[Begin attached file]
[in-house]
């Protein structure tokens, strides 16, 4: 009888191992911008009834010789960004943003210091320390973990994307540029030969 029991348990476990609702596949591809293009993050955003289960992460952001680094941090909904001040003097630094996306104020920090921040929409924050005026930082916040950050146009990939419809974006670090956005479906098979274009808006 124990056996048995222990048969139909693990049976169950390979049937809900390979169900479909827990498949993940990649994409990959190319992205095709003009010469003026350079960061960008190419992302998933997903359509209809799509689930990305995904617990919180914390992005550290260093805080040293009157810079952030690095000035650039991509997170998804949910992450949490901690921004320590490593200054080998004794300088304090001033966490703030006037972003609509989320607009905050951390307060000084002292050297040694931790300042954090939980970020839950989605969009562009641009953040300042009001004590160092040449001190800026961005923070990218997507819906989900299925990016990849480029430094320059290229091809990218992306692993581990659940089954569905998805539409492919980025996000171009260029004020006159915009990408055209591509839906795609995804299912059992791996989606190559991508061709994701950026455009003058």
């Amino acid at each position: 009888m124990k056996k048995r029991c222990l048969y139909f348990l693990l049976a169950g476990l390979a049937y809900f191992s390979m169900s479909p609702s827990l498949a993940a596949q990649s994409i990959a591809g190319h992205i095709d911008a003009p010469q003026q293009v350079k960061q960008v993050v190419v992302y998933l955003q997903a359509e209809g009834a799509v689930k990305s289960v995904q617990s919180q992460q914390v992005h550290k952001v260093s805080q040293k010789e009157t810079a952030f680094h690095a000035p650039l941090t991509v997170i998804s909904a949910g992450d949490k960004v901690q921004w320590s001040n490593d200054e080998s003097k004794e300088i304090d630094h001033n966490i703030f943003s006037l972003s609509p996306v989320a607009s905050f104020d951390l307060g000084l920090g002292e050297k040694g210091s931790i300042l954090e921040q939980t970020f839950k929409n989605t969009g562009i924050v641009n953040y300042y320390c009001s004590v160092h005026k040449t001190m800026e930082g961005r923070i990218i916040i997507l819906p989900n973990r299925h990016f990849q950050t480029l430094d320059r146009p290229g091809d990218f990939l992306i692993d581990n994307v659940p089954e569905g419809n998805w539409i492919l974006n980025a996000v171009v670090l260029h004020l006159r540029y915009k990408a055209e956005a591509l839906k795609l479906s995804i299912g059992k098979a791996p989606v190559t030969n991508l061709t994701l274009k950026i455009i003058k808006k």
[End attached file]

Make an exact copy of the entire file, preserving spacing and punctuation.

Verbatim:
[in-house]
């Protein structure tokens, strides 16, 4: 009888191992911008009834010789960004943003210091320390973990994307540029030969 029991348990476990609702596949591809293009993050955003289960992460952001680094941090909904001040003097630094996306104020920090921040929409924050005026930082916040950050146009990939419809974006670090956005479906098979274009808006 124990056996048995222990048969139909693990049976169950390979049937809900390979169900479909827990498949993940990649994409990959190319992205095709003009010469003026350079960061960008190419992302998933997903359509209809799509689930990305995904617990919180914390992005550290260093805080040293009157810079952030690095000035650039991509997170998804949910992450949490901690921004320590490593200054080998004794300088304090001033966490703030006037972003609509989320607009905050951390307060000084002292050297040694931790300042954090939980970020839950989605969009562009641009953040300042009001004590160092040449001190800026961005923070990218997507819906989900299925990016990849480029430094320059290229091809990218992306692993581990659940089954569905998805539409492919980025996000171009260029004020006159915009990408055209591509839906795609995804299912059992791996989606190559991508061709994701950026455009003058």
């Amino acid at each position: 009888m124990k056996k048995r029991c222990l048969y139909f348990l693990l049976a169950g476990l390979a049937y809900f191992s390979m169900s479909p609702s827990l498949a993940a596949q990649s994409i990959a591809g190319h992205i095709d911008a003009p010469q003026q293009v350079k960061q960008v993050v190419v992302y998933l955003q997903a359509e209809g009834a799509v689930k990305s289960v995904q617990s919180q992460q914390v992005h550290k952001v260093s805080q040293k010789e009157t810079a952030f680094h690095a000035p650039l941090t991509v997170i998804s909904a949910g992450d949490k960004v901690q921004w320590s001040n490593d200054e080998s003097k004794e300088i304090d630094h001033n966490i703030f943003s006037l972003s609509p996306v989320a607009s905050f104020d951390l307060g000084l920090g002292e050297k040694g210091s931790i300042l954090e921040q939980t970020f839950k929409n989605t969009g562009i924050v641009n953040y300042y320390c009001s004590v160092h005026k040449t001190m800026e930082g961005r923070i990218i916040i997507l819906p989900n973990r299925h990016f990849q950050t480029l430094d320059r146009p290229g091809d990218f990939l992306i692993d581990n994307v659940p089954e569905g419809n998805w539409i492919l974006n980025a996000v171009v670090l260029h004020l006159r540029y915009k990408a055209e956005a591509l839906k795609l479906s995804i299912g059992k098979a791996p989606v190559t030969n991508l061709t994701l274009k950026i455009i003058k808006k």